You can easily eyeball most of the engine compartment, then check the oil and pour in some more. The old Franklin will probably need it. While it may be more efficient to simply pour the oil on the vertical stabilizer, the engine does need it for awhile before it sprays the fluid on the tail. The Franklin engine is the weak spot of the Seabee. The majority of accidents seem to be related to engine failures, so look it over carefully. While communing with the Franklin, you may want to consider the fact that a great many Seabees have been reengined with larger Lycomings.

    The single fuselage fuel tank holds 75 gallons of 80-octane fuel. Prudent owners have taken a dowel and marked it at 5-gallon increments for accurate fuel quantity measuring. No mere mortal tries to fly a Seabee in warm weather with full fuel and more than one soul aboard unless he or she has a death wish or miles and miles of water on which to run for takeoff. A loaded Seabee at high altitude on a hot day can take 3 miles to lift off the water.

    The water rudder is just aft of the tailwheel. Make sure that it’s attached firmly. It can and will, come off if you touch down in the water with rudder deflection. The Seabee is remarkably maneuverable on the water; the well-designed water rudder is a part of the reason. The large tail appears to be an afterthought, attached via a boom that sweeps up from the aft end of the hull under the propeller arc.

    Finish inspecting the other side and replace the drain plugs. If preflighting while in the water, you’d open the hull plates and use the bilge pump to drain the various compartments. Now, climb in.

    If it’s a nice day, a swimsuit and deck shoes are appropriate attire. Look around the cavernous cabin. You get the feeling that the passengers in back have room enough to dance, and you, as captain of this ocean liner, should have an engine-room telegraph for power control. Despite there being such mundane things as prop, throttle, and mixture controls, they are in the usual flying boat position—on the ceiling. Well, so is the engine. You will find the position amazingly comfortable. Visibility is nearly unequaled. The wings are behind you. There is no nose in front of the windshield. As a result, you will have to work some to detect subtle changes in pitch for the first hour or so. Don’t want your copilot touching the controls? The right-side control wheel disconnects in seconds, ostensibly to allow access to the bow door, but it can be used to keep copilots humble.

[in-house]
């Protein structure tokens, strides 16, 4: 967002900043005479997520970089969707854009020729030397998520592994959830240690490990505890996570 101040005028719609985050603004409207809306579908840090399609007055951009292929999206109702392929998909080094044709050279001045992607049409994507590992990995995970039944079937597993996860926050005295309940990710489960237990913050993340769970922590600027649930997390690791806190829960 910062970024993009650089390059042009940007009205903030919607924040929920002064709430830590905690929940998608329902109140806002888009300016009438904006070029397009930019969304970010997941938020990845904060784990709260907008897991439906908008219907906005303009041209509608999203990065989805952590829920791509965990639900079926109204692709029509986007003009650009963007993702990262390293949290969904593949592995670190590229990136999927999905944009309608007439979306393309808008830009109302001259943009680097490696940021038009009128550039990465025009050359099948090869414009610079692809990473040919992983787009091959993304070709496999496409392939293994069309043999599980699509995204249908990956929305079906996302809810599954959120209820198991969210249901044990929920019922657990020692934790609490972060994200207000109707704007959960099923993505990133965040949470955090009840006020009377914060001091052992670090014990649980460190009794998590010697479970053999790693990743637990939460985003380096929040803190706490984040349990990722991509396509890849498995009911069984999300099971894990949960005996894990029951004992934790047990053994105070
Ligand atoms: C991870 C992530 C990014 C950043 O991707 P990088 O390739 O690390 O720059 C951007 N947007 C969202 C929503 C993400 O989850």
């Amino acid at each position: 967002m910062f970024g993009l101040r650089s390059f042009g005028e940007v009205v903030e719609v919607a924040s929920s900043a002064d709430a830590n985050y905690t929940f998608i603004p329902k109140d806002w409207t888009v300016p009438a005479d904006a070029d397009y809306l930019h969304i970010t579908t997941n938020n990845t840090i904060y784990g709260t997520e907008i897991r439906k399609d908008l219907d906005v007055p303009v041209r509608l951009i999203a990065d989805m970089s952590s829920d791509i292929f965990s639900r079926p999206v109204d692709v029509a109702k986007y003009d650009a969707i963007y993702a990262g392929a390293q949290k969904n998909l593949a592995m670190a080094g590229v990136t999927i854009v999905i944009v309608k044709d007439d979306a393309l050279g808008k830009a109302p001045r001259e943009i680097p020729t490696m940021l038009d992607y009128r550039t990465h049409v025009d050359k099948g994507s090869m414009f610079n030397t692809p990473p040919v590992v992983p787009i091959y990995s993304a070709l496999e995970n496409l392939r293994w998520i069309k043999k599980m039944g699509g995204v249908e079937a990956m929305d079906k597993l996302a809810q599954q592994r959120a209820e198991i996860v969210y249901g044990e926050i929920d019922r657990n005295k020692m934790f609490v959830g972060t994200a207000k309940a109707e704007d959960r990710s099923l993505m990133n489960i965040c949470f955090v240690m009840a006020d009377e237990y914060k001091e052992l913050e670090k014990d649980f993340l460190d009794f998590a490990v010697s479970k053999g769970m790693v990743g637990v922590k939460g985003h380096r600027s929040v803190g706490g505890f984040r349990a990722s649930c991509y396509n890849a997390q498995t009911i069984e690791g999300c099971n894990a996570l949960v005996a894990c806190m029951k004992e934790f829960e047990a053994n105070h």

After the labor of the preflight, it is pleasant to discover that startup is simple. Assuming that all is going well, the Franklin will snort and bellow shortly after you turn the appropriate switches and make the proper obsequience to the gods of internal combustion.

    On a light-wind day, taxiing on land is merely demanding. In a gusty crosswind, you may fervently wish to be elsewhere. It is wise to use as little braking as possible, particularly on long taxiing endeavors, as the brakes will heat up and fade when most needed.

    Takeoff from land is a dignified event. The assemblage gathers speed gradually; the rudder, right behind the prop, is instantly effective as the power comes up. Slight forward pressure lifts the tail just a bit, and the airplane flies off at about 60 mph, flaps up. Raise the gear and accelerate to about 80 for the climb.

    As you climb out, you become aware that the control response is not ever going to be described as crisp. In cruise, the Seabee accelerates to something approaching 100 mph. Approaching is the operative word. The Franklin, burning 13 gph, is shoving through the air a great, fat fuselage; boat hull; two sponsons; and a fairly high-lift wing.

    The Seabee sits solidly in cruise, seeming to resist displacement. While the passengers luxuriate in the big, comfortable cabin and enjoy the sight of the world slowly drifting by, they are assaulted by a decibel level with numbers well above the cruising speed. Ear protection is a must in the Seabeast.

    The very high exterior noise level must be kept in mind if early some morning you decide to depart from a lake bordered by houses. You may find the residents of your favorite lake clamoring to ban seaplanes.